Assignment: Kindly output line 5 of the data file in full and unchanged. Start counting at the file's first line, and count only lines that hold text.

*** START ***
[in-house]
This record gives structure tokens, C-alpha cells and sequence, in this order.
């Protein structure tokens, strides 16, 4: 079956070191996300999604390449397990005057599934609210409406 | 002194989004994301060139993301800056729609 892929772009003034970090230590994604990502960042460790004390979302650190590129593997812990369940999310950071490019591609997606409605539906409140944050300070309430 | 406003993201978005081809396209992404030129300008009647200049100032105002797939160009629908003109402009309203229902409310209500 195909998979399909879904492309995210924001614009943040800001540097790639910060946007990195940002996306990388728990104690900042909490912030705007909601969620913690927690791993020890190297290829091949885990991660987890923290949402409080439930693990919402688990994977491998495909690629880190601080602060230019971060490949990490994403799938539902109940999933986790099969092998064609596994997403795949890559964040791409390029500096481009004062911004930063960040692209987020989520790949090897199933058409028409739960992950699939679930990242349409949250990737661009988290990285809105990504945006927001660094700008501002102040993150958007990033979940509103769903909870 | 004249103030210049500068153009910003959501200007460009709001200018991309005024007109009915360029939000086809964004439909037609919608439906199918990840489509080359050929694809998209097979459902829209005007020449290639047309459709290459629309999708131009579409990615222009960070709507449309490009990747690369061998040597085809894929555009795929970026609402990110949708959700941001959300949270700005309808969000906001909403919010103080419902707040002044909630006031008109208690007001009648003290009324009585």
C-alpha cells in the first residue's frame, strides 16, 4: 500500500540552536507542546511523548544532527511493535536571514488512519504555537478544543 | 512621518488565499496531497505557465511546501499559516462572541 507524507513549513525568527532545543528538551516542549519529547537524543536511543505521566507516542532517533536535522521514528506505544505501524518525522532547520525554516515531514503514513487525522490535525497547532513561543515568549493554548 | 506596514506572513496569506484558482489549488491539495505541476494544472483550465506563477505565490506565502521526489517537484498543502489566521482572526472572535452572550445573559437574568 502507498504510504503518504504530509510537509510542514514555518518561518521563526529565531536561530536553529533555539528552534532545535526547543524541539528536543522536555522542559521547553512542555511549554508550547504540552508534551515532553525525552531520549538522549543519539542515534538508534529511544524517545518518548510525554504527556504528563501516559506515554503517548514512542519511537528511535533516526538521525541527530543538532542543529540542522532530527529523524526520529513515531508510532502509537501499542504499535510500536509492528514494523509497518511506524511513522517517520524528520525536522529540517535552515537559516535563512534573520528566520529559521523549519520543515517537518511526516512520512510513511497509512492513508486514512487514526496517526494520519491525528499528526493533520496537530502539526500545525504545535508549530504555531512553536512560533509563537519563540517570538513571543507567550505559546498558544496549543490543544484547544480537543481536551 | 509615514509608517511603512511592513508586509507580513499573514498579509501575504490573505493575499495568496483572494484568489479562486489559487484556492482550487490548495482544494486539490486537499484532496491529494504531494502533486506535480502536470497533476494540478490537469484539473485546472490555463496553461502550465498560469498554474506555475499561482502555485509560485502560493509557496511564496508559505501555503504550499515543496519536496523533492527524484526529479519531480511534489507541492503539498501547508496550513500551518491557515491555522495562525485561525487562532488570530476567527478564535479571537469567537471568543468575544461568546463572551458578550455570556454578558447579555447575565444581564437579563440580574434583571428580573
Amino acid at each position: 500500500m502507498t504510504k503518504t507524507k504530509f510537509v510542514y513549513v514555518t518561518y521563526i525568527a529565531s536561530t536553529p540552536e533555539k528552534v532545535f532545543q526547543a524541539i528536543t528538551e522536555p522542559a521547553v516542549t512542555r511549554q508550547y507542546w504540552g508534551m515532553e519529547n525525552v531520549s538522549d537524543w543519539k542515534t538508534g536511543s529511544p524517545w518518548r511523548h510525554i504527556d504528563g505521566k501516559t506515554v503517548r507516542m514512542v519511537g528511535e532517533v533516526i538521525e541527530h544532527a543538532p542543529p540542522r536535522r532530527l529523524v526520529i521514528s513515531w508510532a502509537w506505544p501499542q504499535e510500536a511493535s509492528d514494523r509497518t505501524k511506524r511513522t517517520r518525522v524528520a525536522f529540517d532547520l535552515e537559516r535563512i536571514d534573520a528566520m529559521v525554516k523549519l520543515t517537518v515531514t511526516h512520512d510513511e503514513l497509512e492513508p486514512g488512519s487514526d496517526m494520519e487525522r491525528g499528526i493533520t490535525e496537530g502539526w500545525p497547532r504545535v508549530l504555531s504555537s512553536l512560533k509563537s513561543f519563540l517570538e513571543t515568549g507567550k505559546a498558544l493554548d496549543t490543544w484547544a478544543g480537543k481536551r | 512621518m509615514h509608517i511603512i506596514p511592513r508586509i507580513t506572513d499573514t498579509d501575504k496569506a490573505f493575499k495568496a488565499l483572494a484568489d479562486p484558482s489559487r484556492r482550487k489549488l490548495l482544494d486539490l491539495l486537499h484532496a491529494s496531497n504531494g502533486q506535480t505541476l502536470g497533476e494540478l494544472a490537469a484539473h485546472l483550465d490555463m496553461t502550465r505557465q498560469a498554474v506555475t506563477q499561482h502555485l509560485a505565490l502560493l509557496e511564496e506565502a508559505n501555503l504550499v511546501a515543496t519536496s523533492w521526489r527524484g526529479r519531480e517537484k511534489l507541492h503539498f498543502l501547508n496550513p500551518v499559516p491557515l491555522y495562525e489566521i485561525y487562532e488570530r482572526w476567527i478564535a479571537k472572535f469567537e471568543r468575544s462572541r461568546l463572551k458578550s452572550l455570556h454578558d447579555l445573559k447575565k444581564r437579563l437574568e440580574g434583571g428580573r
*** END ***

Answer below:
Amino acid at each position: 500500500m502507498t504510504k503518504t507524507k504530509f510537509v510542514y513549513v514555518t518561518y521563526i525568527a529565531s536561530t536553529p540552536e533555539k528552534v532545535f532545543q526547543a524541539i528536543t528538551e522536555p522542559a521547553v516542549t512542555r511549554q508550547y507542546w504540552g508534551m515532553e519529547n525525552v531520549s538522549d537524543w543519539k542515534t538508534g536511543s529511544p524517545w518518548r511523548h510525554i504527556d504528563g505521566k501516559t506515554v503517548r507516542m514512542v519511537g528511535e532517533v533516526i538521525e541527530h544532527a543538532p542543529p540542522r536535522r532530527l529523524v526520529i521514528s513515531w508510532a502509537w506505544p501499542q504499535e510500536a511493535s509492528d514494523r509497518t505501524k511506524r511513522t517517520r518525522v524528520a525536522f529540517d532547520l535552515e537559516r535563512i536571514d534573520a528566520m529559521v525554516k523549519l520543515t517537518v515531514t511526516h512520512d510513511e503514513l497509512e492513508p486514512g488512519s487514526d496517526m494520519e487525522r491525528g499528526i493533520t490535525e496537530g502539526w500545525p497547532r504545535v508549530l504555531s504555537s512553536l512560533k509563537s513561543f519563540l517570538e513571543t515568549g507567550k505559546a498558544l493554548d496549543t490543544w484547544a478544543g480537543k481536551r | 512621518m509615514h509608517i511603512i506596514p511592513r508586509i507580513t506572513d499573514t498579509d501575504k496569506a490573505f493575499k495568496a488565499l483572494a484568489d479562486p484558482s489559487r484556492r482550487k489549488l490548495l482544494d486539490l491539495l486537499h484532496a491529494s496531497n504531494g502533486q506535480t505541476l502536470g497533476e494540478l494544472a490537469a484539473h485546472l483550465d490555463m496553461t502550465r505557465q498560469a498554474v506555475t506563477q499561482h502555485l509560485a505565490l502560493l509557496e511564496e506565502a508559505n501555503l504550499v511546501a515543496t519536496s523533492w521526489r527524484g526529479r519531480e517537484k511534489l507541492h503539498f498543502l501547508n496550513p500551518v499559516p491557515l491555522y495562525e489566521i485561525y487562532e488570530r482572526w476567527i478564535a479571537k472572535f469567537e471568543r468575544s462572541r461568546l463572551k458578550s452572550l455570556h454578558d447579555l445573559k447575565k444581564r437579563l437574568e440580574g434583571g428580573r